Middle East Propaganda 101

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Salon.com

Middle East Propaganda 101

When it comes to American propaganda about the Middle East, this New York Times article — detailing U.S. plans to bolster its influence in the region after it “withdraws” from Iraq — is a masterpiece. Here’s the crux of the new American strategy and its ostensible rationale:

With an eye on the threat of a belligerent Iran, the administration is also seeking to expand military ties with the six nations in the Gulf Cooperation Council — Saudi Arabia, Kuwait, Bahrain, Qatar, the United Arab Emirates and Oman. While the United States has close bilateral military relationships with each, the administration and the military are trying to foster a new “security architecture” for the Persian Gulf that would integrate air and naval patrols and missile defense.

The U.S. has Iran completely encircled. It has over 100,000 troops in the nation on Iran’s eastern border (Afghanistan, where, just incidentally, the U.S. continued through this year to turn over detainees to a prison notorious for torture) and has occupied the nation on Iran’s western border (Iraq) for eight years, and will continue to maintain a “small army” of private contractors and CIA officials after it “withdraws.” The U.S. continuously flies drone aircraft over and drops bombs on the nation on Iran’s southeastern border (Pakistan). Its NATO ally (Turkey) is situated on Iran’s northwestern border. The U.S. has troops stationed in multiple countries just a few hundred miles across the Persian Gulf from Iran, virtually all of which are client states. The U.S. has its Fifth Fleet stationed in a country less than 500 miles from Iran (Bahrain) containing “US warships and contingents of U.S. Marines.” And the U.S. routinely arms Iran’s two most virulent rivals (Israel and Saudi Arabia) with sophisticated weaponry.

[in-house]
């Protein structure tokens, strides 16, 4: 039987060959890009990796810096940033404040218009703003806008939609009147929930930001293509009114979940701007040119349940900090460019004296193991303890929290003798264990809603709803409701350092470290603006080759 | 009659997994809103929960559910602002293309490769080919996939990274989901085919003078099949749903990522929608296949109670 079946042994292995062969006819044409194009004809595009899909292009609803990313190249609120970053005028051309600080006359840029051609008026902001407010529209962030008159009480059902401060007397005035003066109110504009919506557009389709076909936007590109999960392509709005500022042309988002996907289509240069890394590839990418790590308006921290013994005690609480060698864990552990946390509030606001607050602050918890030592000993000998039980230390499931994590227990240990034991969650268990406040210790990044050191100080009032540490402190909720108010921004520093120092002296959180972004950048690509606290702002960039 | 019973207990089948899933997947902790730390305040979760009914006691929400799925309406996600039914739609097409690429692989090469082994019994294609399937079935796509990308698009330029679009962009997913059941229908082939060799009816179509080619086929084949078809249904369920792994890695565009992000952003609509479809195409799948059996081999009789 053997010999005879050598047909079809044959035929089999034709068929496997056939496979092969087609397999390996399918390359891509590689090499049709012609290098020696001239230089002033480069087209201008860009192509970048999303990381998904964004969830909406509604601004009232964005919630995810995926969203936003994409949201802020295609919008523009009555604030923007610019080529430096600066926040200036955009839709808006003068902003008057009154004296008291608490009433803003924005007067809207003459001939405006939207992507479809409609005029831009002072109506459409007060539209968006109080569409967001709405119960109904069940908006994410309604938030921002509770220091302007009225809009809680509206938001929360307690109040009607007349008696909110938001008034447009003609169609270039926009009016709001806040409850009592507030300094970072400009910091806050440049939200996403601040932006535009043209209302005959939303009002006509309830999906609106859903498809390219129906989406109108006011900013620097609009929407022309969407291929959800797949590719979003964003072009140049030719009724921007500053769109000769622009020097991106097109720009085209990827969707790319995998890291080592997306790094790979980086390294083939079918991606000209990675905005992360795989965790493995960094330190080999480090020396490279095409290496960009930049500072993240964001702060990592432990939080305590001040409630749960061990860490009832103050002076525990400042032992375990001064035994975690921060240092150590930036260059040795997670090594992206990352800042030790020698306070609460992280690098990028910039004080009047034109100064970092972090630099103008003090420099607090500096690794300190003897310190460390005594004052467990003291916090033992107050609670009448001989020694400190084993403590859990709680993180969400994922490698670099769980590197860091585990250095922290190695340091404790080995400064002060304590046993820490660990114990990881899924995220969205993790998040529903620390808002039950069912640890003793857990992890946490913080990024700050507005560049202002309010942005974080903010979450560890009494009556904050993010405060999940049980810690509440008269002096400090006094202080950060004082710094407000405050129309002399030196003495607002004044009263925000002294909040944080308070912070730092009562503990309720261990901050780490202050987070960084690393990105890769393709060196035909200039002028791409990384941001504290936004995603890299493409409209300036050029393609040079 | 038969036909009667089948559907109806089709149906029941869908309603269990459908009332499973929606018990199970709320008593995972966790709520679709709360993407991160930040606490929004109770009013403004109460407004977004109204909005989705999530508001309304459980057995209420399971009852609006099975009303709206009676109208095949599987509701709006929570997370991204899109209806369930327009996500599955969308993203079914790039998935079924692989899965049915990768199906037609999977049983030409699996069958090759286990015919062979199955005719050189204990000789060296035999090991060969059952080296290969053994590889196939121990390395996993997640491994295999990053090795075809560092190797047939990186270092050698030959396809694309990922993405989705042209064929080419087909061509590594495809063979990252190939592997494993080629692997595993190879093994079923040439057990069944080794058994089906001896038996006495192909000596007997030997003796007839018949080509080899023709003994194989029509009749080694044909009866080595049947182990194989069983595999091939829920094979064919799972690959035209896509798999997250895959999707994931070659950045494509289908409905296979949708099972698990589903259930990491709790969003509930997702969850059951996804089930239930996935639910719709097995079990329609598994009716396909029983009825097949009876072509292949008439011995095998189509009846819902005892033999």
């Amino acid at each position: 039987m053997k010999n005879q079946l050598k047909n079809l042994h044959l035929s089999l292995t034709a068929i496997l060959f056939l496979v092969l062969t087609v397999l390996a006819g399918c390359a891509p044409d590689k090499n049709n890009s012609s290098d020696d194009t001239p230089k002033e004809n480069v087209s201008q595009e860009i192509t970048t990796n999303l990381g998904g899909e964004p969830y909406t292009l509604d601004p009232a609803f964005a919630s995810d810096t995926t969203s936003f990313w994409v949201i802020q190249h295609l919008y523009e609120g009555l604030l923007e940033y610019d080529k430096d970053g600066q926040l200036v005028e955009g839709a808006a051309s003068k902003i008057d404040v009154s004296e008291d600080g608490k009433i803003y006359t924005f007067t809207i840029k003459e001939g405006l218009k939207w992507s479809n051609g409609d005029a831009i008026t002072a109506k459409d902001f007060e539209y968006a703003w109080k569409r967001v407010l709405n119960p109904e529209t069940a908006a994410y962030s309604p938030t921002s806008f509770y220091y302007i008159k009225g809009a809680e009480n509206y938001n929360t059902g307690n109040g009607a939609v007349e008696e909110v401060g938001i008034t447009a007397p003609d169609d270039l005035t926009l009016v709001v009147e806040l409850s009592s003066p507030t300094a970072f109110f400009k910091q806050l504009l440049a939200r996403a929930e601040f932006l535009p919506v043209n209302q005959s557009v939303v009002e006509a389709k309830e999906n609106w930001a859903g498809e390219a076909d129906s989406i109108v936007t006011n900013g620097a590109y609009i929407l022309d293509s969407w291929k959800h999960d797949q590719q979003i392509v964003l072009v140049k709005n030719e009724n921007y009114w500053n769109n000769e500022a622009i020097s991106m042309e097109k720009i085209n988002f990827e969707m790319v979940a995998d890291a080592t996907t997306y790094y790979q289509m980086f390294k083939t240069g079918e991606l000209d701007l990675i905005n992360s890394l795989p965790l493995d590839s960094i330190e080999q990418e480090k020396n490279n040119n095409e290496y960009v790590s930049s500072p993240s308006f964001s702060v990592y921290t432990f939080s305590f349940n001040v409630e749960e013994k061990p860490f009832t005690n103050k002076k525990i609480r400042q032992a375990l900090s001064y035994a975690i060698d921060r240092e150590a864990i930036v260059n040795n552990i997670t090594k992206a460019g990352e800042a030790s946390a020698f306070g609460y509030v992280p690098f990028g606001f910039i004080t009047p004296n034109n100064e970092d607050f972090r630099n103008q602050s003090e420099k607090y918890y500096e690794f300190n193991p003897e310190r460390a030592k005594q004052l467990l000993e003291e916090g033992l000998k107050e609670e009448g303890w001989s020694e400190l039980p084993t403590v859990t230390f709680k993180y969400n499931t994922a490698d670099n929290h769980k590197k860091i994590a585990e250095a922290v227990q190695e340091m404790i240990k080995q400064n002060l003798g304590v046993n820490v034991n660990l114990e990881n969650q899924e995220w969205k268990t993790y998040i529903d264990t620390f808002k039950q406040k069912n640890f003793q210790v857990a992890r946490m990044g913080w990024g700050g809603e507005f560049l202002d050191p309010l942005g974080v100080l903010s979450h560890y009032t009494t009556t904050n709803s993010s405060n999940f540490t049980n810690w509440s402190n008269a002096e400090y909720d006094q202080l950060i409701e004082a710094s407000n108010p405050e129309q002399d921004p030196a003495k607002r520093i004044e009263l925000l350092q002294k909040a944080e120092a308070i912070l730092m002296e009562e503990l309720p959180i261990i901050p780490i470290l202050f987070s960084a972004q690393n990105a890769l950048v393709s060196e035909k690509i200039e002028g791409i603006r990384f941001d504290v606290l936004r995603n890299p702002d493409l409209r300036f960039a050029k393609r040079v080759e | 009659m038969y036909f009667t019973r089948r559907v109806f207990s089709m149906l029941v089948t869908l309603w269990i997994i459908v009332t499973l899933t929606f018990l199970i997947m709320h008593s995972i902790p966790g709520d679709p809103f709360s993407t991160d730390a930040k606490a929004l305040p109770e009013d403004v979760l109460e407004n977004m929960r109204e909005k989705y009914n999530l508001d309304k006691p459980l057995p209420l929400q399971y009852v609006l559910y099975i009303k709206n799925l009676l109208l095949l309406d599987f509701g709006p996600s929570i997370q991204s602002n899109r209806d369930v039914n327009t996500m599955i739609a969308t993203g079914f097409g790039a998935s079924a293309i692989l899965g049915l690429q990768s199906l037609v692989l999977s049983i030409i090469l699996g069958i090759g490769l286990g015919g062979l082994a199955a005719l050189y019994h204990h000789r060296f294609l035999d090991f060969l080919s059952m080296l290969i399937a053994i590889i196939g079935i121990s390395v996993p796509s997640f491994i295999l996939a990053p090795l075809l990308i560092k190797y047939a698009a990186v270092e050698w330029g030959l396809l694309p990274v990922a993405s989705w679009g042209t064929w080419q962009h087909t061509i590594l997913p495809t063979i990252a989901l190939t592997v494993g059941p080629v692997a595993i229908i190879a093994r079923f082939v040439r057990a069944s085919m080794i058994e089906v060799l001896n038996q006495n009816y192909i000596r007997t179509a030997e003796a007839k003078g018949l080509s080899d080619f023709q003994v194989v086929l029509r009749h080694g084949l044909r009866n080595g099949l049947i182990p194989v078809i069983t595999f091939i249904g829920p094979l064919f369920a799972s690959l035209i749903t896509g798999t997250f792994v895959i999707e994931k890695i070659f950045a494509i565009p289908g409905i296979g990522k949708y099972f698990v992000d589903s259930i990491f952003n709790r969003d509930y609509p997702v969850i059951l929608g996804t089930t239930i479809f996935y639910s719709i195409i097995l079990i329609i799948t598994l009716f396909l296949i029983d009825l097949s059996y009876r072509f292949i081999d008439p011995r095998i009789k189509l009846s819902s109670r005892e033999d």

But, New York Times readers were told, the U.S. must increase its military presence still further in that region because . . . it is Iran (which has no military bases in countries bordering the U.S. or fleets stationed off its coast) that is “belligerent” and poses a “threat” (after all, they just dispatched a failed Texan used car salesman who constantly loses his own keys and can’t pay his bills to hire teams of Mexican drug cartel gunmen to attack a Saudi ambassador on American soil!).

Read the full article at Salon.com

Glenn Greenwald

Glenn Greenwald is a Pulitzer Prize-winning journalist, constitutional lawyer, commentator, author of three New York Times best-selling books on politics and law, and a staff writer and editor at First Look media. His fifth and latest book is, No Place to Hide: Edward Snowden, the NSA, and the U.S. Surveillance State, about the U.S. surveillance state and his experiences reporting on the Snowden documents around the world. Prior to his collaboration with Pierre Omidyar, Glenn’s column was featured at Guardian US and Salon.  His previous books include: With Liberty and Justice for Some: How the Law Is Used to Destroy Equality and Protect the PowerfulGreat American Hypocrites: Toppling the Big Myths of Republican PoliticsA Tragic Legacy: How a Good vs. Evil Mentality Destroyed the Bush Presidency, and How Would a Patriot Act? Defending American Values from a President Run Amok. He is the recipient of the first annual I.F. Stone Award for Independent Journalism, a George Polk Award, and was on The Guardian team that won the Pulitzer Prize for public interest journalism in 2014.

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